Judge of the Gaylord trial,  Joel Yates, testified that “nothing jumped out at him” that led him to believe that Watkins was intoxicated. However, Ostergren, President of the Iowa County Attorneys’ Association, said Watkins contacted him at the end of September and “admitted” being under the influence on the trial’s first day. Watkins wanted to discuss with Ostergren the removal petition that was filed by the State of Iowa and Van Buren County supervisors.
On redirect examination during his deposition, Ostergren answered a question from F. Montgomery Brown:
Q. Now, Abraham Watkins, did he admit to intoxication during some portion of a jury trial in Van Buren County, yes or no?
A. Yes.
On September 29,  he said he  received a phone call from Watkins which went to his voicemail and then he called him back a short time later and spoke to him.
Watkins began explaining to him the removal petition.
Q: What did he explain was going on?
A: What I understood from the conversation is that somebody, who I later learned was you (attorney F. Montgomery Brown) had been at his office and shown him an as yet unfiled petition and that what I took from it was that he had been asked to resign as county attorney on the spot and then was given time to think about it and he started going into an explanation as to what the allegations were.
Q. And do you remember what the allegations were as repeated by Mr. Watkins, the Van Buren County Attorney?
Ostergrens stated that the first two allegations were sexual harassment and conflict of interest.
Q. And then was there a third allegation that he discussed with you?
A. Yes, there was. He then said, “They say I was --- I’m intoxicated.” And he said, “I’ll admit about a month ago my drinking was out of control and Chris Kauffman took me to the emergency room, but I am fine now. They say I was drunk during a trial, but it was only during voir dire.”
Q. So did you take that statement to mean that he     admitted at least being under the influence of an alcoholic beverage during the voir dire process of a jury trial?
A. Yes.
Ostergren also testified that Watkins told him it was not underwear, but jogging shorts, that he wore when he appeared in front  of female employees.
Watkins’ attorney Alfredo Parrish said the defense team     “looked at” the shorts and “will present as evidence.”
Under cross examination, Ostergren was asked by Parrish:
Q. If you observed conduct that you thought was unethical and did not report it, would you agree that there is a possibility that that’s a violation of the ethical code in and of itself?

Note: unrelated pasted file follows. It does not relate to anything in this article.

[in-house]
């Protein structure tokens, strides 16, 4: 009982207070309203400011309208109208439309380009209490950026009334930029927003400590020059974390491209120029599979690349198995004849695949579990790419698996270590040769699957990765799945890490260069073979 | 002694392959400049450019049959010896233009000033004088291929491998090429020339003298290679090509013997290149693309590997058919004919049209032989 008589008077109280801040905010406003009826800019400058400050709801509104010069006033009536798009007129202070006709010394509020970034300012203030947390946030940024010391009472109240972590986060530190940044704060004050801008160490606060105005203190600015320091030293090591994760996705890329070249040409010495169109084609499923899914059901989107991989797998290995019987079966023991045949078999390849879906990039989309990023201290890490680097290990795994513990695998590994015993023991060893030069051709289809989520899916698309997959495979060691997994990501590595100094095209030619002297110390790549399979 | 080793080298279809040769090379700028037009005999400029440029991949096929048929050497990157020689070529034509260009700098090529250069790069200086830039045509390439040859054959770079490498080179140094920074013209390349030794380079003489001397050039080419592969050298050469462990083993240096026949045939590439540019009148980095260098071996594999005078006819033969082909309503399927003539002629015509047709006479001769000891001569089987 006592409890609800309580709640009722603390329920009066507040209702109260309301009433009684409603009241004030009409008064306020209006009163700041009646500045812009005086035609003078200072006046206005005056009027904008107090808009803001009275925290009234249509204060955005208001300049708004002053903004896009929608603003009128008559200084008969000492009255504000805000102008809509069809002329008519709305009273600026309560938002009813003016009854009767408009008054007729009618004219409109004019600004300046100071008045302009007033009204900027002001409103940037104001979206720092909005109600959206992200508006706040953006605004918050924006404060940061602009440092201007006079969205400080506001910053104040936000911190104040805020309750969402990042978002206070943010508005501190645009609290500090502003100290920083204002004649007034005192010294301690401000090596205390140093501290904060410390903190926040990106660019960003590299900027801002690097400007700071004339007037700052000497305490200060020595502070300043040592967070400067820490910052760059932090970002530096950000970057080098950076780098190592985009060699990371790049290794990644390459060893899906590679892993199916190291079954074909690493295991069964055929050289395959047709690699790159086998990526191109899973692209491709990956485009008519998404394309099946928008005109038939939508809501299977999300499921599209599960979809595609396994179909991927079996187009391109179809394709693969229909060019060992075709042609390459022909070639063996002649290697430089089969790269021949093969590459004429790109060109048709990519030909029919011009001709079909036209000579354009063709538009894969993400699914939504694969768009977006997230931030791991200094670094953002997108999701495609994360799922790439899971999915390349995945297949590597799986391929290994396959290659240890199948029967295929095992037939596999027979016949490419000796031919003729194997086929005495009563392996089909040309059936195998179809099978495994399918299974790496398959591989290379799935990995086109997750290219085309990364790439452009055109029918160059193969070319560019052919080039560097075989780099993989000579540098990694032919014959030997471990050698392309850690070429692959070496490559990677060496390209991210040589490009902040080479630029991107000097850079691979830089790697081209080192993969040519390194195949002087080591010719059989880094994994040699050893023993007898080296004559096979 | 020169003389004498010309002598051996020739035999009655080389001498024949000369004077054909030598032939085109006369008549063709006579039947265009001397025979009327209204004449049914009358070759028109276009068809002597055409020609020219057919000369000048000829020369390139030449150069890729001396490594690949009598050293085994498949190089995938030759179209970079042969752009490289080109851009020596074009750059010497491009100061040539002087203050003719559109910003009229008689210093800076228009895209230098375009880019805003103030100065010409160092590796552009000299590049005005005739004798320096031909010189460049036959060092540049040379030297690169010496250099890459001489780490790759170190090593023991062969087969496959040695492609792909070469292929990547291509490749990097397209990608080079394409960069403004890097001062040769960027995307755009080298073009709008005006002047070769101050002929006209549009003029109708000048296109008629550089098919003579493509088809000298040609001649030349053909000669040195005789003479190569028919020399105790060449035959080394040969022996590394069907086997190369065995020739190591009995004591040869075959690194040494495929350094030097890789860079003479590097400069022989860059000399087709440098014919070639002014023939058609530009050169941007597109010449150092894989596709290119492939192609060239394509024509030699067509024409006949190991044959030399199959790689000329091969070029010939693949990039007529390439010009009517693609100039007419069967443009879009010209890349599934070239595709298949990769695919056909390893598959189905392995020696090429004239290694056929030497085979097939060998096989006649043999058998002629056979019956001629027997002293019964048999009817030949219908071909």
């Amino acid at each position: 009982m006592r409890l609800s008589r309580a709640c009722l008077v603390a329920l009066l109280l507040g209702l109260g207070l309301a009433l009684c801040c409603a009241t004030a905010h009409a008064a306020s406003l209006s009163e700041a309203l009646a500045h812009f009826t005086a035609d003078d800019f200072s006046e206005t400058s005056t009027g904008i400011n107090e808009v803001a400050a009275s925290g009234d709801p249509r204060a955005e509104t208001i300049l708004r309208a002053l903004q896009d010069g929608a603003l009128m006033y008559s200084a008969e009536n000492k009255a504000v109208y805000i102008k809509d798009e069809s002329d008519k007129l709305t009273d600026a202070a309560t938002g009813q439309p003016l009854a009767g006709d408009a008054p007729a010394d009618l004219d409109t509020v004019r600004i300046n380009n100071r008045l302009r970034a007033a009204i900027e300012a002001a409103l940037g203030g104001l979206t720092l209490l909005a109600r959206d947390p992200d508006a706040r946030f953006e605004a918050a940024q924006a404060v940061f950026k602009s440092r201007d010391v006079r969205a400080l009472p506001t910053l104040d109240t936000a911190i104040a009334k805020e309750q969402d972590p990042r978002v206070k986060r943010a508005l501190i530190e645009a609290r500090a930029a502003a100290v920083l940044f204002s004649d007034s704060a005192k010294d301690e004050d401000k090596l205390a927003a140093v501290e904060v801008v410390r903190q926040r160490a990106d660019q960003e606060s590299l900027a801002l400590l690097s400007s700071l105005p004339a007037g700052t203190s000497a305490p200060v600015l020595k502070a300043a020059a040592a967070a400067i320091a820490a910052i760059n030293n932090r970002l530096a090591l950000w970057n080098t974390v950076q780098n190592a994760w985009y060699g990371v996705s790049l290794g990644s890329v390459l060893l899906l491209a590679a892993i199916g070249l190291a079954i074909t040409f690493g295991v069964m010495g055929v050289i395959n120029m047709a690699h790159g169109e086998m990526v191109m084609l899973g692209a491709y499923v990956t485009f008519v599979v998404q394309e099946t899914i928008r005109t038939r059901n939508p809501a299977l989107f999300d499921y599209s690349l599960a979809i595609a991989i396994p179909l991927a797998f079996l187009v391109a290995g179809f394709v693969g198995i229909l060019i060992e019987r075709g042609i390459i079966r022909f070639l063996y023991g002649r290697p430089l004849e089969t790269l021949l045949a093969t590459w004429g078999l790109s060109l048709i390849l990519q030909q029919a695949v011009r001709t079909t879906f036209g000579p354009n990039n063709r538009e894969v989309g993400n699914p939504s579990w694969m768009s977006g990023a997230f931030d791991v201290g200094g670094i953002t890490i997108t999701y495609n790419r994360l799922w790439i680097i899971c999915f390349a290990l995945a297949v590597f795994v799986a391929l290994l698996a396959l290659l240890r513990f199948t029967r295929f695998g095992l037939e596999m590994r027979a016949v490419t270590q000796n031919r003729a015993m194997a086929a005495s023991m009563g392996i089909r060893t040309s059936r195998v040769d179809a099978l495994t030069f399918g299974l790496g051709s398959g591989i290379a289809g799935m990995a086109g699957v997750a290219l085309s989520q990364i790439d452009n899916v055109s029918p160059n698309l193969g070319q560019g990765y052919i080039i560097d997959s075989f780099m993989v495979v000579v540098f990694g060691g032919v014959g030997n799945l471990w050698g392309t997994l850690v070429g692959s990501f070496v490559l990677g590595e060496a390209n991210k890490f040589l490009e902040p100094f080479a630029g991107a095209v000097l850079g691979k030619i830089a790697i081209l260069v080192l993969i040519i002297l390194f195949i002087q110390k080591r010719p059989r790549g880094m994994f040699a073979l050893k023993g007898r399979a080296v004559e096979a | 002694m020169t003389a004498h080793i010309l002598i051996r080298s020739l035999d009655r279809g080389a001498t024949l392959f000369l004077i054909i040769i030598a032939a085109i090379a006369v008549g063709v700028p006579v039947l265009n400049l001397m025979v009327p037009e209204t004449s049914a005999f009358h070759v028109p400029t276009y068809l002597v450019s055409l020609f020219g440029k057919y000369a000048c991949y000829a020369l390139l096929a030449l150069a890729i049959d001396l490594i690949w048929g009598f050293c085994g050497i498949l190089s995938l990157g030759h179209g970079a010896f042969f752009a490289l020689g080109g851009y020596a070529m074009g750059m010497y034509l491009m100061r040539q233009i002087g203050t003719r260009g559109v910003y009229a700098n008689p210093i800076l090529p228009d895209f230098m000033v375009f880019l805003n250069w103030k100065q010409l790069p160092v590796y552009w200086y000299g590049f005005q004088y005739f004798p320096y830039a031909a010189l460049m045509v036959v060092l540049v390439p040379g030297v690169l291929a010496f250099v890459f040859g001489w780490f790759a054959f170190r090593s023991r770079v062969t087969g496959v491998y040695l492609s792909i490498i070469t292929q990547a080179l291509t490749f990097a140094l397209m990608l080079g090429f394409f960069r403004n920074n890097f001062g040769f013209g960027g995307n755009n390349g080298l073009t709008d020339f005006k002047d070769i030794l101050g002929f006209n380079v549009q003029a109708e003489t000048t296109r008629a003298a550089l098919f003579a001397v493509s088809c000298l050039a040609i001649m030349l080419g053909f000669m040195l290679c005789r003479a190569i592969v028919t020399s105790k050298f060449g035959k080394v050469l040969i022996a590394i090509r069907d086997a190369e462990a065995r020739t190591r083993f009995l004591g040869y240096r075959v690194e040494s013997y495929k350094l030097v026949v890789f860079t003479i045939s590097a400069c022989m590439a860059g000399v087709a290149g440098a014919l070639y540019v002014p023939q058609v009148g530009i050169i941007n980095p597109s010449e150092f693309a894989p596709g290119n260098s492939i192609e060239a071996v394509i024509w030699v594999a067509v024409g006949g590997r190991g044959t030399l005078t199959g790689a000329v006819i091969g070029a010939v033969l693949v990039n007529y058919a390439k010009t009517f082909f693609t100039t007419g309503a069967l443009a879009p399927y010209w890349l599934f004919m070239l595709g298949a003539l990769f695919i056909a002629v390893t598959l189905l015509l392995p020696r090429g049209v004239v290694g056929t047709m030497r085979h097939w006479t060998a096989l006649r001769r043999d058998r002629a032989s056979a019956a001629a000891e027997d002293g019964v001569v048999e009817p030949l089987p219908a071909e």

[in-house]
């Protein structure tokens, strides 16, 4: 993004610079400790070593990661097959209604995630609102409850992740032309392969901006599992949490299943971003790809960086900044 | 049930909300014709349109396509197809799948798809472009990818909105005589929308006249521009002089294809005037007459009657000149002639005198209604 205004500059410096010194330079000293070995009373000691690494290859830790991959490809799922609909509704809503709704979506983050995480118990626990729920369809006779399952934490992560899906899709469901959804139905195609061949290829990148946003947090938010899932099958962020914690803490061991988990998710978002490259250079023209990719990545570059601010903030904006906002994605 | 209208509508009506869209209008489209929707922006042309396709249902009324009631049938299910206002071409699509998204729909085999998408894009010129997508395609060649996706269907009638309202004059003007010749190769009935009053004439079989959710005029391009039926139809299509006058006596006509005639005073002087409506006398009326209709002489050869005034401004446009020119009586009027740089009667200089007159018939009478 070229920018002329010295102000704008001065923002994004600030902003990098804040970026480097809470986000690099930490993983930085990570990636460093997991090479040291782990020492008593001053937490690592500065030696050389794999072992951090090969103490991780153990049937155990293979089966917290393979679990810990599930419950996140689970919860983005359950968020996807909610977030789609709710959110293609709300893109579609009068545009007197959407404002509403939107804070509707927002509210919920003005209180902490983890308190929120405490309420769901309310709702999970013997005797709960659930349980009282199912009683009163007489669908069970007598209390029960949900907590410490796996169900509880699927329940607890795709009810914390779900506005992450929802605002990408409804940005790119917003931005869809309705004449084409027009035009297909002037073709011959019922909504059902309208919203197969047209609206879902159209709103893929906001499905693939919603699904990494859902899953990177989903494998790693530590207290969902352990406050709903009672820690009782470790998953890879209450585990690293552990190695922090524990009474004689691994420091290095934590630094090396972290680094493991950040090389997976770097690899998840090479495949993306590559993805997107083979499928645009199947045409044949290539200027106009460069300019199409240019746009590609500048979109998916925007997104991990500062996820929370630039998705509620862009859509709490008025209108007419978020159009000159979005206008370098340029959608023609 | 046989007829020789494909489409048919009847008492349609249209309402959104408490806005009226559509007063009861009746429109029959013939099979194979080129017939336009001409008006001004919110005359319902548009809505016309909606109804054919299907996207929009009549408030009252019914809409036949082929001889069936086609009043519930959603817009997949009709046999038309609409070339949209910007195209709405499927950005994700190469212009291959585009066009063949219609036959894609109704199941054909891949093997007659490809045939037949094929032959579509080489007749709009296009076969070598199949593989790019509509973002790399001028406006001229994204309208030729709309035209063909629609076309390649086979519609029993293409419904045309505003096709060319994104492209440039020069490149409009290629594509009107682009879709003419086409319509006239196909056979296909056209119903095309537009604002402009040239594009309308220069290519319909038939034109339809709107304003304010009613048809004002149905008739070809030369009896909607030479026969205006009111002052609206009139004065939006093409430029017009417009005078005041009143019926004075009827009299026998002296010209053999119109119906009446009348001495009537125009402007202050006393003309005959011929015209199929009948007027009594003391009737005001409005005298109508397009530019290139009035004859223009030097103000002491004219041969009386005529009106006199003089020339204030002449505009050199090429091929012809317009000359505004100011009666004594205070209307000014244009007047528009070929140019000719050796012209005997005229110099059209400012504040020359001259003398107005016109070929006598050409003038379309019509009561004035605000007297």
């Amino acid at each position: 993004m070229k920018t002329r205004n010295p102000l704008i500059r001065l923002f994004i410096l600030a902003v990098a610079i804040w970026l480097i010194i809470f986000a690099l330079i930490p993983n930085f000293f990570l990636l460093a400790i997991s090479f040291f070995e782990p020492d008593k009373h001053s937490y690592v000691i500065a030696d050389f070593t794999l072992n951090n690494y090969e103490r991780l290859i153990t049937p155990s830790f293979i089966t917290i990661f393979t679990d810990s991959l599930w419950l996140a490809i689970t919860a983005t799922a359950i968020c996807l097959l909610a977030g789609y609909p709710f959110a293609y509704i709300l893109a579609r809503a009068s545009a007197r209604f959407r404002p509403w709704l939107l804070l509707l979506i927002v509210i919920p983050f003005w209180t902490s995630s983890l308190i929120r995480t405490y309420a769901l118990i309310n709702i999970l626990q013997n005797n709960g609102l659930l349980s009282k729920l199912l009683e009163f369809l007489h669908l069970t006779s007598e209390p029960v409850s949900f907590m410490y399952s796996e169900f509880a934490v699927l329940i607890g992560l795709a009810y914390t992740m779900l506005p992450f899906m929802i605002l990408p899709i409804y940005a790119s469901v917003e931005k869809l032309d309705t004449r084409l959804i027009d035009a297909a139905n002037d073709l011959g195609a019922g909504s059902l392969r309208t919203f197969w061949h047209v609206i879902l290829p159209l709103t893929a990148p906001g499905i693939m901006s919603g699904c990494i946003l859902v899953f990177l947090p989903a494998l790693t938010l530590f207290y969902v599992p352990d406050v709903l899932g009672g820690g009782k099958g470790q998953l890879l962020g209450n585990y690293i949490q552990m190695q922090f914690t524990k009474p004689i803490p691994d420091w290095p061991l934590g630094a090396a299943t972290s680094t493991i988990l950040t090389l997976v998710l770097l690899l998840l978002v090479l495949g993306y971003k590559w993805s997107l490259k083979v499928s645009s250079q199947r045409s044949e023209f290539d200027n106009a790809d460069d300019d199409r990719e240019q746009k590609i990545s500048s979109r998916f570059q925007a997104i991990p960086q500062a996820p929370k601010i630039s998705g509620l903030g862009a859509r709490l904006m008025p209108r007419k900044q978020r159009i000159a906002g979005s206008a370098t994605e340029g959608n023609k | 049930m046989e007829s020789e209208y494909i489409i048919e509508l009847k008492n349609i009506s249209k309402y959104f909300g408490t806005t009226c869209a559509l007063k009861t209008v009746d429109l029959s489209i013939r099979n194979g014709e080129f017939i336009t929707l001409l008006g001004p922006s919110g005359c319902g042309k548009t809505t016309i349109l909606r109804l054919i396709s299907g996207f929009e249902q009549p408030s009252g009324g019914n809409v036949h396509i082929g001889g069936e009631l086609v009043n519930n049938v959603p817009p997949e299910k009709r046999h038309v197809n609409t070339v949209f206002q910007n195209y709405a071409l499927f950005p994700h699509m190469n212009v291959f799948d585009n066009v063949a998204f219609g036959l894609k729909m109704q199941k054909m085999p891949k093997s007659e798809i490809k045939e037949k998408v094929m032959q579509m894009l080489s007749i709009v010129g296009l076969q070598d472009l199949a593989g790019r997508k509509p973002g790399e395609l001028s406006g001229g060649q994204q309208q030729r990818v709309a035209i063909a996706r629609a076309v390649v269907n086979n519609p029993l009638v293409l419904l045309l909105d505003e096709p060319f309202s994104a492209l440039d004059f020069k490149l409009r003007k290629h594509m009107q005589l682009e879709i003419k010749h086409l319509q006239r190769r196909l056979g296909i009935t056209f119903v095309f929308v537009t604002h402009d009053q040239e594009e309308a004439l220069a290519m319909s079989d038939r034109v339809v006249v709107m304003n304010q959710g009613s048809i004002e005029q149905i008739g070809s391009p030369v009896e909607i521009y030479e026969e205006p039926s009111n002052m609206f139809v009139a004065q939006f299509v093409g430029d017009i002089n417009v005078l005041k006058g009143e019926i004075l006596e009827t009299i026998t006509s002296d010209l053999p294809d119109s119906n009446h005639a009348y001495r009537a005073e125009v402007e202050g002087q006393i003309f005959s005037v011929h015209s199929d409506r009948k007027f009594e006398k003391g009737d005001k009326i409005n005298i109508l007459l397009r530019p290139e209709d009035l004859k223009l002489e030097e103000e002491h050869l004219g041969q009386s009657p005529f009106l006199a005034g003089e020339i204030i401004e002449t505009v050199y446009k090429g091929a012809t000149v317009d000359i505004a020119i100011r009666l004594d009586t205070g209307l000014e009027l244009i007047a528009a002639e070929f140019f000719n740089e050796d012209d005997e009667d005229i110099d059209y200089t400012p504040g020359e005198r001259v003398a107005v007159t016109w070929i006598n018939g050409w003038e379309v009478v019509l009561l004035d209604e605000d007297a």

A. In broad strokes, yes. I mean, I know you’re supposed to report lawyers if you know that they violated the ethics rules.
Q. To your knowledge have you been told of a single report by any lawyer with regard to Mr. Watkins’ conduct to being reported to the ethics commission?
A. I don’t remember hearing anything about that from anybody, no. I don’t know one way or the other.
Ostergen also testified that as an elected official he reserves the right to set policy in his office that might be different from the county employee handbook, but he could not create a policy that permitted sexual harassment. He also stated that in his county, the county policy on sexual harassment is “sort of the default rule, as it is for my office.”
Parrish asked Ostergen if he had kept notes on the conversation he had with Watkins.
A: No. I wish I had. I didn’t have the presence of mind to pull out a notebook. As my mother told me, never to assume, but I assumed when I called Mr. Watkins back that it would be that kind of more routine thing.
After his phone conversation with Watkins, Ostergen then called Chris Kauffman.
“I  told him I had a very unusual conversation with Mr. Watkins and asked him what was going on.”
Parrish then asked him about the conversation he had with Watkins.
Q: When you indicate that you assume from what Mr. Watkins said to you that he had been intoxicated, drunk during part of a jury trial, did Mr. Watkins specifically say to you that he had been drunk during part of a jury trial?
A. In terms of quote, end quote?
Q. Yes.
A. No, he didn’t say it in those exact words. I don’t want to be cute here with your question, but, he did not use that exact phrasing. He said words to the effect of “They say I was drunk during the trial but it was just voir dire.”
He also said the board of supervisors did have a responsibility to deal with a sexual harassment claim.
“If sexual harassment is reported to the board of supervisors and we do nothing in response, can that trigger liability to the county as a whole, and if I understand your question to be that, then the answer is yes.”